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Sharks with laser beams attached to their heads becomes reality

Shark diver and TV host, Luke Tipple, has brought sharks with laser beams into the world.
SharklaserbeamEnlarge
A Great White Shark is attracted by a lure on the 'Shark Lady Adventure Tour' on October 19, 2009 in Gansbaai, South Africa (Dan Kitwood/AFP/Getty Images)

Shark diver and TV host, Luke Tipple, has brought sharks with laser beams into the world. 

What purpose did this serve, other than making Dr. Evil's dream come true?

Tipple said, "A month or so ago I was asked by a company in Hong Kong called 'Wicked Lasers' if I would strap a laser to a shark and 'take a few pictures' for them."

In a statement on his site, Tipple acknowledged as a true shark lover, he was hesitant to perform the stunt, until he realized he could get some research funding out of the deal. 

Tipple said, "After talking to the companies owner and establishing that he actually has a deep affection for sharks I asked him if we might take a different, perhaps slightly more scientific approach to the suggested stunt. He agreed and the redefined mission was on. I would test a non-invasive attachment method and I'd also send the company footage of his laser in return for funding the research."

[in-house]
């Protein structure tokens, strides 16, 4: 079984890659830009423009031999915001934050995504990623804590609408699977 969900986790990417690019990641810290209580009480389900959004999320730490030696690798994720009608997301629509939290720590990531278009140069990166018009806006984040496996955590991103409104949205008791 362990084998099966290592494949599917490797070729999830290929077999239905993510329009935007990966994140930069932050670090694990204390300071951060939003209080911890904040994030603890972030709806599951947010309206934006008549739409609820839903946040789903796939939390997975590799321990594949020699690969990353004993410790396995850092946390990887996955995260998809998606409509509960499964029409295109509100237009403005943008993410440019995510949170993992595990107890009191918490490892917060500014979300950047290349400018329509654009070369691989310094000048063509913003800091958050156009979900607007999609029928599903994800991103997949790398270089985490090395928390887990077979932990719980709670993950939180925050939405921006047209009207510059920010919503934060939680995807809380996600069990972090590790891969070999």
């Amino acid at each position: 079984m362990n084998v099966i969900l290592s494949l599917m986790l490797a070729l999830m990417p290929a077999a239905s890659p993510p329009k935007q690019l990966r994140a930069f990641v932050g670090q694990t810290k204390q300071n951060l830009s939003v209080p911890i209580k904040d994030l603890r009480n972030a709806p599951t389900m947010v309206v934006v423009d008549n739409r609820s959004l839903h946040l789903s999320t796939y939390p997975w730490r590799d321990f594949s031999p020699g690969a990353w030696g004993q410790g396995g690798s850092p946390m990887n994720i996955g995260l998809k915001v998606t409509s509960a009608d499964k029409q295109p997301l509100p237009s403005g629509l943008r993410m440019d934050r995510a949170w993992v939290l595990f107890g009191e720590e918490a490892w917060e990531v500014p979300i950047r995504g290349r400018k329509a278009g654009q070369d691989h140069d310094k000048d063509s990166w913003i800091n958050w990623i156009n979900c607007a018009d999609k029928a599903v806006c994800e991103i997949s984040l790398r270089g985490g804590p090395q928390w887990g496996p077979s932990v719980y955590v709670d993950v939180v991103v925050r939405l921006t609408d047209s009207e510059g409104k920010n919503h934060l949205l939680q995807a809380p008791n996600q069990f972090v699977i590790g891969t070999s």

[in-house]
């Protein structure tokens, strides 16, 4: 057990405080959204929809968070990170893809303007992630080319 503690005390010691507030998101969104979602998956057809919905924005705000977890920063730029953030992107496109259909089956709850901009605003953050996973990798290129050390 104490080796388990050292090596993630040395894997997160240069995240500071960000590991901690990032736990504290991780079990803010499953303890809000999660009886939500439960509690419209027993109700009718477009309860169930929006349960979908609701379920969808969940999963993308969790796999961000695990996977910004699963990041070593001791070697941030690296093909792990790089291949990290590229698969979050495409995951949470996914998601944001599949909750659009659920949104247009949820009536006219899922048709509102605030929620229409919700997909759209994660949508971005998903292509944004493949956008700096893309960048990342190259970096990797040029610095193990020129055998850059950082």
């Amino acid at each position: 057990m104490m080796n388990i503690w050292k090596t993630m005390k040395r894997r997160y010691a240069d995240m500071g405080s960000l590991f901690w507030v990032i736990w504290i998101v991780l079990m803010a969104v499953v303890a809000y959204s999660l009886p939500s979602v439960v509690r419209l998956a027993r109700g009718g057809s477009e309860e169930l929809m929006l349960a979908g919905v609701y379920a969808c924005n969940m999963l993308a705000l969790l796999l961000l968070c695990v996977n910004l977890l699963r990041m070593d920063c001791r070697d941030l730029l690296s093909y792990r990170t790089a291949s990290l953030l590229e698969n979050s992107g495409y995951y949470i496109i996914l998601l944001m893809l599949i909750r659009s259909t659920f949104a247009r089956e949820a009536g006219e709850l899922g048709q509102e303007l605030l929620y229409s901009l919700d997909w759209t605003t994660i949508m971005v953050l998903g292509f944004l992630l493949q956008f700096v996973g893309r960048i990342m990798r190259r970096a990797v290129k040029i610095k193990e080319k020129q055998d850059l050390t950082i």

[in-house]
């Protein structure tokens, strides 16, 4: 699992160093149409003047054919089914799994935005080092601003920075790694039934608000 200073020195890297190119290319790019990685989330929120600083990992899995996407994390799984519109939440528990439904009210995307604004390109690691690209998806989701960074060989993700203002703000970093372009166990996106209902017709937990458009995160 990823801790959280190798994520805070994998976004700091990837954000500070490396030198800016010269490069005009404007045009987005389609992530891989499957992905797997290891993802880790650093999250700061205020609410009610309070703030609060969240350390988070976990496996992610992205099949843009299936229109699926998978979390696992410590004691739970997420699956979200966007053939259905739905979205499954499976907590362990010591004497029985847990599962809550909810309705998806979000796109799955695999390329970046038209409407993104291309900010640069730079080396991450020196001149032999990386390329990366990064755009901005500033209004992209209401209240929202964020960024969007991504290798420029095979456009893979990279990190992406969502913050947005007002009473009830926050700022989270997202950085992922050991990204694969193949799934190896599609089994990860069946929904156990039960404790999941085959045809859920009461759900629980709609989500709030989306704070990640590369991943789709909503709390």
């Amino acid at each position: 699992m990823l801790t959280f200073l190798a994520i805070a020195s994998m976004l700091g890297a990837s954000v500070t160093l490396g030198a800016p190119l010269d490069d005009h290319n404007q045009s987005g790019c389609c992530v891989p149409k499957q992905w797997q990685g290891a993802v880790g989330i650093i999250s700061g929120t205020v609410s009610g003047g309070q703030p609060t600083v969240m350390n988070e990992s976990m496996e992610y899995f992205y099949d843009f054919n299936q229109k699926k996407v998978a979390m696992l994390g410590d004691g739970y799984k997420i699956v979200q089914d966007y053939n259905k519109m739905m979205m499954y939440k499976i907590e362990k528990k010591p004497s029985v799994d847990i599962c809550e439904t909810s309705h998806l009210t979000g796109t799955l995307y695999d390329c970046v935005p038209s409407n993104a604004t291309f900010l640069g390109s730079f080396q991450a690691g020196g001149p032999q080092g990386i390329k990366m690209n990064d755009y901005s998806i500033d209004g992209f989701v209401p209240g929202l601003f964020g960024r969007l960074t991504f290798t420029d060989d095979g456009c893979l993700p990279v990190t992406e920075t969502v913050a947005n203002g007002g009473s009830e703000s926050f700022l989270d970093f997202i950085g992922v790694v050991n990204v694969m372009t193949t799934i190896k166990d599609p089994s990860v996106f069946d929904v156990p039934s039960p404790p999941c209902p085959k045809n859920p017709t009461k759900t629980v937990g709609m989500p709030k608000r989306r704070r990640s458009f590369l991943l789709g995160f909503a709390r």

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Of the experimental nature of his stunt, Tipple told Wired, he was able to test a new clamping apparatus with special gel pads on the inside used as "tactile surface interaction," that would be much more comfortable to the shark. These clamps are commonly used to track and acquire data from sharks in the wild. 

Prior to the experiment, Tipple also believed sharks would avoid laser light, but told Wired, “Although further testing is necessary, time and time again, sharks were actually attracted to the laser beam."

"I was only interested if we could find a real world or scientific application for the technology," Tipple told Australia's News.com

So should we worry about the weapons potential of marine life with lasers? News.com doesn't think so saying, "The shark was a ferocious lemon shark (Negaprion brevirostris), measuring more than two meters in length. The laser was, well, a little disappointing to be honest - a "low end of potential energy output."

Wicked Lasers and Tipple both note that no animals could be harmed by the laser. "The laser we were using was not strong enough to cause ocular or thermal damage to other sea life so, while it may look super threatening, the shark was still not very dangerous," Mr Tipple told News.com.

In about a month, the laser will fall off and nature will be back to normal. 

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http://www.globalpost.com/dispatches/news/science/wildlife-news/sharks-laser-beams-attached-their-heads-becomes-reality

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